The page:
FDA Accepts IND for Limb-Girdle Muscular Dystrophy Gene Therapy


Asklepios BioPharmaceuticals noted that it plans to initiate dosing for the LION-101 phase 1/2 clinical trial in the first half of 2022.

Katherine High, MD

Katherine High, MD

The FDA has cleared the investigational new drug (IND) application for Asklepios BioPharmaceutical’s LION-101, an investigational gene therapy for the treatment of Limb-Girdle Muscular Dystrophy Type 2I/R9 (LGMD2I/R9). The agent will now proceed into a phase 1/2 clinical study.1

The phase 1/2 study will assess single intravenous infusions of LION-101, a novel recombinant adeno-associated virus (rAAV) based vector, among adult and adolescent individuals with genotypically confirmed LGMD2I/R9, with the trial expected to begin dosing in the first half of 2022. Further details from the study have not been released.

"In preclinical mouse models, LION-101 therapy demonstrated both dose-dependent efficacy and tolerability, providing a clear approach to study this novel AAV vector in clinical trials,” Katherine High, MD, president, Therapeutics, AskBio, said in a statement. “Currently there are no approved therapies for LGMD2I/R9, and with limited treatment options that only address symptoms of the disease, the patient burden is profound. We are excited to being clinical trials with this novel therapy, and to hopefully bring a new therapeutic option to patients and families in the LGMD2I/R9 community living with this devastating disease.”

LGMD2I/R9 is a form of LGMD and is caused by mutations in the FKRP gene. Signs and symptoms for the disease often develop in late childhood and may include difficulty running and walking. Symptoms typically gradually worsen over time, with patients generally needing wheelchair assistance approximately 2 years after onset.

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Asklepios Biopharmaceutical, a wholly owned and independently operated subsidiary of Bayer AG acquired in 2020, is a fully integrated AAV gene therapy company with an array of clinical trials using AAV gene therapy across a range of late-onset Pompe disease, multiple system atrophy, and Parkinson disease (PD).

"Clearing of the LION-101 IND to proceed underscores our commitment to address unmet needs in musculoskeletal disorders, where very few or no treatments exist today, while we continue to advance our broad therapeutic pipeline of novel AAV gene therapies,” Sheila Mikhail, chief executive officer and co-founder, AskBio, said in a statement. “With this clearance we have now advanced 5 of our pipeline programs into phase 1/2 clinical development. We look forward to advancing these clinical programs to bring much needed gene therapy innovation and potential treatments to patients and their families who live with devastating conditions like LGMD2I/R9.”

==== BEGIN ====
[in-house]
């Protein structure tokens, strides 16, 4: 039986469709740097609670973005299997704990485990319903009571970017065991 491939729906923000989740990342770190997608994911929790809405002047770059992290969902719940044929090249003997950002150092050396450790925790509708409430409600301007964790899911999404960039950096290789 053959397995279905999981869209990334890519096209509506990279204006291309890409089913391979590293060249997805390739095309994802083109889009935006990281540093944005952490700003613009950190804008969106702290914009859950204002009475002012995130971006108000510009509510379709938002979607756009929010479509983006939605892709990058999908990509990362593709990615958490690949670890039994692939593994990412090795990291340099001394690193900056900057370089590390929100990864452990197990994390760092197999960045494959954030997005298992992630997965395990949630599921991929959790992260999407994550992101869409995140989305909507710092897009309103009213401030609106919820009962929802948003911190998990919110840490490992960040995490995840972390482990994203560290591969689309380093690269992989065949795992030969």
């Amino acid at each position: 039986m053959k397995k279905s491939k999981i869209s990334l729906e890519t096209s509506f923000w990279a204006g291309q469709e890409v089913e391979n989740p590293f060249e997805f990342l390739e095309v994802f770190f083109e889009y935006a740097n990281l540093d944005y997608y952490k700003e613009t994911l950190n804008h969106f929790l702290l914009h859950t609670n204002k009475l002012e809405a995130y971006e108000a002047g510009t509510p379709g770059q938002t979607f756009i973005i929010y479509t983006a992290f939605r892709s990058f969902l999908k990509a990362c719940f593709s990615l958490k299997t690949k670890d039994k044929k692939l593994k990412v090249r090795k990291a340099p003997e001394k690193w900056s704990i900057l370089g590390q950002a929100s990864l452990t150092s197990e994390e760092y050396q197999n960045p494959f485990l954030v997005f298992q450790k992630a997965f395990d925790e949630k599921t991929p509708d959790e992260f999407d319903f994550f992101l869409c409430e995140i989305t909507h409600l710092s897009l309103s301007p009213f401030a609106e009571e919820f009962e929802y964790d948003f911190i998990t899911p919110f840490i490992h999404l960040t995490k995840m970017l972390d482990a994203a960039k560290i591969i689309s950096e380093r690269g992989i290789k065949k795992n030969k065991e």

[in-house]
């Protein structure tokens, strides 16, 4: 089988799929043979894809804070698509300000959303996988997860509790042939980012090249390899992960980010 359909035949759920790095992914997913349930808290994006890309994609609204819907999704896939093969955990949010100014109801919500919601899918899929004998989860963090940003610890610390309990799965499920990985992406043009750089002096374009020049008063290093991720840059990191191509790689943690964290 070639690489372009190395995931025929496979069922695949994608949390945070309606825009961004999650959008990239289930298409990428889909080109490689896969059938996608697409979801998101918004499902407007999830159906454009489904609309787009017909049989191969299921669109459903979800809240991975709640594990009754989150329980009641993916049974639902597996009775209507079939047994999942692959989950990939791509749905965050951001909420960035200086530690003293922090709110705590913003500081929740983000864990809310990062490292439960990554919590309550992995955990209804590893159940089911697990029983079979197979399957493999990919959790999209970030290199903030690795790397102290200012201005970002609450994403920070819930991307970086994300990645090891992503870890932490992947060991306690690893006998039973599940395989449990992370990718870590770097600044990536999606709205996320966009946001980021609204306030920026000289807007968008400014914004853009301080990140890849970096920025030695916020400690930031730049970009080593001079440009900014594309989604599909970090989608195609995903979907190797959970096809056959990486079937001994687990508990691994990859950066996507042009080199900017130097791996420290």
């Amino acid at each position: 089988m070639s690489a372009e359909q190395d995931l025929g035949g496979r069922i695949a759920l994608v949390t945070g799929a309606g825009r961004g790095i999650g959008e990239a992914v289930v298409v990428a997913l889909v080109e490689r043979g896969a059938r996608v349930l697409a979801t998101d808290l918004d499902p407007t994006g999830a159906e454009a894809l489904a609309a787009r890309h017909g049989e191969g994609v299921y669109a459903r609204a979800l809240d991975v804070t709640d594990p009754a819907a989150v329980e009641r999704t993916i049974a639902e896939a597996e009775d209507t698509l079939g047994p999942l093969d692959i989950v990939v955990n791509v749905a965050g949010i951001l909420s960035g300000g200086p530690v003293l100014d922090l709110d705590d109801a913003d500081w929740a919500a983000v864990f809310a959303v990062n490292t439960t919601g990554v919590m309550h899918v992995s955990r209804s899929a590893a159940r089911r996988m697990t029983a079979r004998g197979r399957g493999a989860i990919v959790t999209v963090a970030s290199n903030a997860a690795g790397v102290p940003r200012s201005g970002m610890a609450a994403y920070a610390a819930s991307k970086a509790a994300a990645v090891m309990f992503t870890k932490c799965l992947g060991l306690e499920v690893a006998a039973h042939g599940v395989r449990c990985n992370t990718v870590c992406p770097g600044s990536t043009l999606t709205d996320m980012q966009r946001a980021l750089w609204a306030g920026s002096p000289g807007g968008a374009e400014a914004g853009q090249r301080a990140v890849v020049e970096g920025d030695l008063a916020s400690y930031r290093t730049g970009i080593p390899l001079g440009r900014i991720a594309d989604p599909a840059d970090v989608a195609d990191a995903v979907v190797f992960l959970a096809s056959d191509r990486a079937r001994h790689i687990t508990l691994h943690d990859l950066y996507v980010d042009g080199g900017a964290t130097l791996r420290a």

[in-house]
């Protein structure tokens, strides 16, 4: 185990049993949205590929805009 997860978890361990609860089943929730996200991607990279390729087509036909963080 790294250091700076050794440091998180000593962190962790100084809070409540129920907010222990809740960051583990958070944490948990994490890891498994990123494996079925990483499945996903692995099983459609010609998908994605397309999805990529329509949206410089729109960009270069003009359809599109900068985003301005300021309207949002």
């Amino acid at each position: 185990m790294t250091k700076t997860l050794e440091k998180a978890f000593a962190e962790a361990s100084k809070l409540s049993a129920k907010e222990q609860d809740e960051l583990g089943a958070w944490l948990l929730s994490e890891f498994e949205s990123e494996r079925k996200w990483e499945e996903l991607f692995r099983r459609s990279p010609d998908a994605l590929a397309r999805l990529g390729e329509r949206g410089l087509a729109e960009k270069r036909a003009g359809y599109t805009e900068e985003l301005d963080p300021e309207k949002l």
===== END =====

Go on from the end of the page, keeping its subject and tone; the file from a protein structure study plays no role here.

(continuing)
Despite the lack of approved therapies, there are a number of drug candidates in preclinical and clinical-stage therapy-development programs for LGMD.2 Sarepta Therapeutics has a multitude of gene therapies in clinical development for various forms of LGMD, including SRP-9003, SRP-9004, SRP-9005, SRP-6004, and SRP-9006. PTC Therapeutics is currently testing deflazacort (Emflaza), an FDA approved treatment for patients with Duchenne muscular dystrophy, in patients with LGMD2I/R9. Prednisone, which received approval for the treatment of rheumatoid arthritis in 2012, is also currently being evaluated in all forms of LGMD at Northwestern University.

1. AskBio announces IND for LION-101, a novel investigational AAV gene therapy for the treatment of Limb-Girdle muscular dystrophy type 2I/R9, cleared to proceed by US FDA. News release. Asklepios BioPharmaceutical. May 25, 2021. Accessed June 2, 2021. https://www.prnewswire.com/news-releases/askbio-announces-ind-for-lion-101-a-novel-investigational-aav-gene-therapy-for-the-treatment-of-limb-girdle-muscular-dystrophy-type-2ir9-lgmd2ir9-cleared-to-proceed-by-us-fda-301298246.html
2. How MDA is supporting LGMD research and care in 2020. News release. MDA. August 10, 2020. Accessed June 2, 2021. https://strongly.mda.org/how-mda-is-supporting-lgmd-research-and-care-in-2020/
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